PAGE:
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Dona Rosa. Behind one counter at Dona Rosa are racks and racks of freshly baked pan dulce, the pink-frosted conchas, the gingery puercitos and the crunchy, sugar-glazed orejas. Near another is a sort of superheated turntable on which lumps of dough bubble and bake into fresh tortillas. Taquitos fry. Shrimp steam. Thick chocolate burbles happily in a heated vat. The air outside is perfumed with the smoke from grilling carne asada, which is chopped and folded into tacos, stuffed into gorditas, or layered onto huaraches with great rivulets of Mexican crema and cheese. The Dona Rosa burrito is a majestic creature, a stretchy tortilla stuffed with rice, black beans, avocado and an oozing, orange mass of beef fried in chorizo grease, the sort of burrito that will coat your teeth for a week and live in your insides like a frisky pet.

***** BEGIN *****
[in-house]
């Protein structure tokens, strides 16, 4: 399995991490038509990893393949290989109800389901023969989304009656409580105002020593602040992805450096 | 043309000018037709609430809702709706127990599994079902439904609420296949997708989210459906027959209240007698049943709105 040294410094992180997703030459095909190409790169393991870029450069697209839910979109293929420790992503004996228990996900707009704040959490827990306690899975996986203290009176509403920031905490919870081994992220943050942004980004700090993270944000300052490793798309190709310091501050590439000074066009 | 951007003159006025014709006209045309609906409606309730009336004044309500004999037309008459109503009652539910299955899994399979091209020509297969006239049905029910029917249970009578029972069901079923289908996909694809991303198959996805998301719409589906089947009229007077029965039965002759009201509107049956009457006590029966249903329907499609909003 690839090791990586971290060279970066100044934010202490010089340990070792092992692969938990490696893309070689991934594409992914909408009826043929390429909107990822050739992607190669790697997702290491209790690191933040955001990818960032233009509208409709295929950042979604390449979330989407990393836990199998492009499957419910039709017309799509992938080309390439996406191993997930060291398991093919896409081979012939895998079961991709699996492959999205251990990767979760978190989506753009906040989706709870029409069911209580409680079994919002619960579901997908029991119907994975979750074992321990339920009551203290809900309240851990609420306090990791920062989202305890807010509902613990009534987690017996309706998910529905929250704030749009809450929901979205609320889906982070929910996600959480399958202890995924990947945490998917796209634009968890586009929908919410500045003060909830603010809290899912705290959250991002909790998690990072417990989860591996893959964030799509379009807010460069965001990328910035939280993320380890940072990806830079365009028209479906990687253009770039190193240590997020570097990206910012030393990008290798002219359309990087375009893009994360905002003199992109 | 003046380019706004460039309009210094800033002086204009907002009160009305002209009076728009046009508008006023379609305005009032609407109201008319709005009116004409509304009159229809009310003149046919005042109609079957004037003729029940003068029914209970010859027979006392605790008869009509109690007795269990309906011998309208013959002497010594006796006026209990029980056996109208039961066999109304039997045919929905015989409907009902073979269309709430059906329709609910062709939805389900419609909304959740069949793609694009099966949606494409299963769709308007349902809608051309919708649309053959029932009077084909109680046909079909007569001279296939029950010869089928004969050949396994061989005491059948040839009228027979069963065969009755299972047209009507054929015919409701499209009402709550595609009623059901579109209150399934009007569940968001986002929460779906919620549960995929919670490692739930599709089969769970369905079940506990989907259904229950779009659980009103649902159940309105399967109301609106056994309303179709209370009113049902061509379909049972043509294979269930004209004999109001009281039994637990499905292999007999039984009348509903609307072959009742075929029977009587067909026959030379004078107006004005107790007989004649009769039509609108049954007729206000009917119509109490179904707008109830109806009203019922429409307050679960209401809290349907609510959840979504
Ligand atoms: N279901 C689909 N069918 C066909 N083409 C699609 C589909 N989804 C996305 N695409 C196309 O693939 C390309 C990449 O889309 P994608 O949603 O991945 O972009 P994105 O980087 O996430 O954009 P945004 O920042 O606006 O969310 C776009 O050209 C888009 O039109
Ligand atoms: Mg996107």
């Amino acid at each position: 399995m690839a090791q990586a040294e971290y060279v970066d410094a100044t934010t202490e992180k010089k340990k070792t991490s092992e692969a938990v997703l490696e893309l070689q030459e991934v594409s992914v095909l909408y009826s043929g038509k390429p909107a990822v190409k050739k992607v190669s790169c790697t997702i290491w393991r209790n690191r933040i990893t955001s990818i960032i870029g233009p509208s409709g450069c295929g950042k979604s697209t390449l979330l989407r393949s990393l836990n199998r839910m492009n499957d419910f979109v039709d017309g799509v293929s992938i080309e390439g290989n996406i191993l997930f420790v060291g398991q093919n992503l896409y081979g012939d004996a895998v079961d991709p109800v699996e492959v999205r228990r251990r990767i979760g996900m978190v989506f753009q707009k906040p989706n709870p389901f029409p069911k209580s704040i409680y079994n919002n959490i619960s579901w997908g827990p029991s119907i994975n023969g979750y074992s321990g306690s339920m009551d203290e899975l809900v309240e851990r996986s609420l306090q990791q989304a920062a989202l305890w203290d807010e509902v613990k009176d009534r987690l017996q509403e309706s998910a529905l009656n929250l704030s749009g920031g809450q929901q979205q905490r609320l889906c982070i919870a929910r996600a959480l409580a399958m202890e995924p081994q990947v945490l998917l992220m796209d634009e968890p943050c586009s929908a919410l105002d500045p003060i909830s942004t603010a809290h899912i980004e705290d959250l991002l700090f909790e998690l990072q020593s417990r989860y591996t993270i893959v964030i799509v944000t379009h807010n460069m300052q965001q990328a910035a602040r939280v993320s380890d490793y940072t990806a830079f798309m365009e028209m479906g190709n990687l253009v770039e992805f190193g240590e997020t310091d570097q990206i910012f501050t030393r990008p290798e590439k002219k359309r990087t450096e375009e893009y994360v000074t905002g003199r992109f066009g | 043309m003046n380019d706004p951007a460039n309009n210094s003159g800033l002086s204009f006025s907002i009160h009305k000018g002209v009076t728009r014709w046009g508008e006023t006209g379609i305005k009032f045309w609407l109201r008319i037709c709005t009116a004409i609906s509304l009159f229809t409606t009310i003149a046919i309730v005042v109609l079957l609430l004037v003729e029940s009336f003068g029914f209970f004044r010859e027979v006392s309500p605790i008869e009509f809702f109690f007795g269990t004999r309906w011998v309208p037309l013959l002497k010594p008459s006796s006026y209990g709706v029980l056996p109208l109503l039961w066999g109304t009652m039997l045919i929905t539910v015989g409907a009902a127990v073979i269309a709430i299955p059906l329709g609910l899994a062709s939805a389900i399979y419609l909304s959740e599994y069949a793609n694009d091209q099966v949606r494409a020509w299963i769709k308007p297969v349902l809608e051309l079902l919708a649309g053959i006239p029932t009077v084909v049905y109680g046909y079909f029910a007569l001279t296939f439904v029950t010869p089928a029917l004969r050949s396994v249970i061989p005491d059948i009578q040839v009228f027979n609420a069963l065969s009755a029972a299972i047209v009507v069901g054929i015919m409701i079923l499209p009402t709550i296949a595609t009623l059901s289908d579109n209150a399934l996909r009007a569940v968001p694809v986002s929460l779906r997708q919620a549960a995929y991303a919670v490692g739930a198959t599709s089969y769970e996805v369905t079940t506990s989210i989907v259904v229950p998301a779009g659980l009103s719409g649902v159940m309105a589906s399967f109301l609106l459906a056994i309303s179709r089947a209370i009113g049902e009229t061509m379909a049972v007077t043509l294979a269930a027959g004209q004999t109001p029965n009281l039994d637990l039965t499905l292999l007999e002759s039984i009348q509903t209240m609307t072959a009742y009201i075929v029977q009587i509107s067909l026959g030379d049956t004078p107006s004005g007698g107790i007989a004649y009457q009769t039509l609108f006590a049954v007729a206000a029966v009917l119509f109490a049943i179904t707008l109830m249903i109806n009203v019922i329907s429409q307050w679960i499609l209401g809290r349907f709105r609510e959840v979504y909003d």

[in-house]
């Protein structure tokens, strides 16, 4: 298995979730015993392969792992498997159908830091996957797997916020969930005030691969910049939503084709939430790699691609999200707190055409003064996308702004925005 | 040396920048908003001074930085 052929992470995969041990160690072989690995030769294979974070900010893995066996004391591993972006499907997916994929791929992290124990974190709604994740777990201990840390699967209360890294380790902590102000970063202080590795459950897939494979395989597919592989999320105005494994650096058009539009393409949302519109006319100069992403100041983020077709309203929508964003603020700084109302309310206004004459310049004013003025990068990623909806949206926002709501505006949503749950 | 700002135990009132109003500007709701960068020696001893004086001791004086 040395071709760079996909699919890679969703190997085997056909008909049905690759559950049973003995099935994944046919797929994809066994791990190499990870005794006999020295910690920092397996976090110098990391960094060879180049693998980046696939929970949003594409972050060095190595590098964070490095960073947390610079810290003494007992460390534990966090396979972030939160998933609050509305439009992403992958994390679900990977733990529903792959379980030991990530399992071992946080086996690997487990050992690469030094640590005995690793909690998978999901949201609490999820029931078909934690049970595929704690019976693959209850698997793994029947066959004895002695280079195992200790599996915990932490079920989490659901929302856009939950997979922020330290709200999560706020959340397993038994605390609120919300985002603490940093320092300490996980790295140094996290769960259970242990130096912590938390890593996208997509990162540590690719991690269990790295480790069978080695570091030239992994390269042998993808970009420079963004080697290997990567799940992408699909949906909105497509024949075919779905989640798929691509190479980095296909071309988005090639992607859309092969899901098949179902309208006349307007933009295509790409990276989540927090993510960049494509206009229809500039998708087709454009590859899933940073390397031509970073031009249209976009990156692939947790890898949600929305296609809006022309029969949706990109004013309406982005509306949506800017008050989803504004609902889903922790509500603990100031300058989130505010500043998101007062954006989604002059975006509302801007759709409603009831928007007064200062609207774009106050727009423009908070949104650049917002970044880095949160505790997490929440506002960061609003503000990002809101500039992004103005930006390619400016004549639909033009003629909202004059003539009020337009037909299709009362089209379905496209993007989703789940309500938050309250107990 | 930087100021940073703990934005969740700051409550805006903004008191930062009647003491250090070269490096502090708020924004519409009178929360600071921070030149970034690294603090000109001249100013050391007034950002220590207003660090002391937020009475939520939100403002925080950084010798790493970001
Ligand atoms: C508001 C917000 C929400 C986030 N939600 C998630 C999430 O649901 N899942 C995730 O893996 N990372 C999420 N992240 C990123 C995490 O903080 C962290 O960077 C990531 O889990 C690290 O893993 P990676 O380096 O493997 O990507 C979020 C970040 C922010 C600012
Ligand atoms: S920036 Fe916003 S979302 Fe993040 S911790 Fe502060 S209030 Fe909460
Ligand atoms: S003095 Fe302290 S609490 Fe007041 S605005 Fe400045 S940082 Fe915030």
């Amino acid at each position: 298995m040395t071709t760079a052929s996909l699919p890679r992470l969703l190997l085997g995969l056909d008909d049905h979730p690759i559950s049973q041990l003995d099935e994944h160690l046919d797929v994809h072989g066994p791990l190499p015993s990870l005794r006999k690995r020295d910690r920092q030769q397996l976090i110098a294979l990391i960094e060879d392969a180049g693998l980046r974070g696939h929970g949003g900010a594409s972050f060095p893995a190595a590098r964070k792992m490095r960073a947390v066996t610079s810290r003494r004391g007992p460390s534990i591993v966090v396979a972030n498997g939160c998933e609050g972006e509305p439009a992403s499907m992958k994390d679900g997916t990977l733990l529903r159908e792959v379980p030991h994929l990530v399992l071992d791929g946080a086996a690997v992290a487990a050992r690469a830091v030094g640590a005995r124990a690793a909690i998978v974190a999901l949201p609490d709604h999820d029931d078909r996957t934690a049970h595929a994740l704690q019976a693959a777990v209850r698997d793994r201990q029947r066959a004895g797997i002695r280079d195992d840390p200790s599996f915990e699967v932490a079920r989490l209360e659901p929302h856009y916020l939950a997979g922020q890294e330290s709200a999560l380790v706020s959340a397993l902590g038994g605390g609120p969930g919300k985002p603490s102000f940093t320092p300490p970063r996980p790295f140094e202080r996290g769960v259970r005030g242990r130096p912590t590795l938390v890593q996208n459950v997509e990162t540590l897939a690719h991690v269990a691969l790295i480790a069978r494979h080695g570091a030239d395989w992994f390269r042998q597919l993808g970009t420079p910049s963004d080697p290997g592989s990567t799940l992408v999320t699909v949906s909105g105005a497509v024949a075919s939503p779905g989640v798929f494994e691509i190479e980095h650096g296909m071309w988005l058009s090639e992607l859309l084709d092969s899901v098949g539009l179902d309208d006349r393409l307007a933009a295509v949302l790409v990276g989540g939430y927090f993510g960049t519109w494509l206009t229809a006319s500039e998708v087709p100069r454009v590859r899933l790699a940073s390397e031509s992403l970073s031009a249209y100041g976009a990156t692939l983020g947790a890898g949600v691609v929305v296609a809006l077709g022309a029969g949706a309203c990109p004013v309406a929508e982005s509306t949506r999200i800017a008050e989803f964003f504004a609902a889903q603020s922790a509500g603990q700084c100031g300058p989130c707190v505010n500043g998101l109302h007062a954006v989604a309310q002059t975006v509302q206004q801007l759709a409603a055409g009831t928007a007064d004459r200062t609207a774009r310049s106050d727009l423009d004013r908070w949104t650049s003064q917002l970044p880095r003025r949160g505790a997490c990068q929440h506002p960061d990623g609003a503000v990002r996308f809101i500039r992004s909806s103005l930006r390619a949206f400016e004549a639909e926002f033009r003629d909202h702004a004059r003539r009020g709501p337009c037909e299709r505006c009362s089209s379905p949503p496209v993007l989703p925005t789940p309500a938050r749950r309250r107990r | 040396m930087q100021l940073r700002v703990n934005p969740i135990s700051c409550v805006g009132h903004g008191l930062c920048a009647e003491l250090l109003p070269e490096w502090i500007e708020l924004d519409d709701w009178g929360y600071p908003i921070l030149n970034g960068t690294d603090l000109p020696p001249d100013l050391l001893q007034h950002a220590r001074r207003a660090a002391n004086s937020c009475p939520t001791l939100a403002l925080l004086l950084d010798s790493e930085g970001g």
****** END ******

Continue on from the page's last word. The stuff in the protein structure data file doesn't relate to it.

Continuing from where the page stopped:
Photo by Anne Fishbein In Mexican cities, every neighborhood worth its frijoles has at least one cafeteria — basically a café. A cafeteria is a multifunctional institution, open from morning until late at night, serving café con leche and... More »
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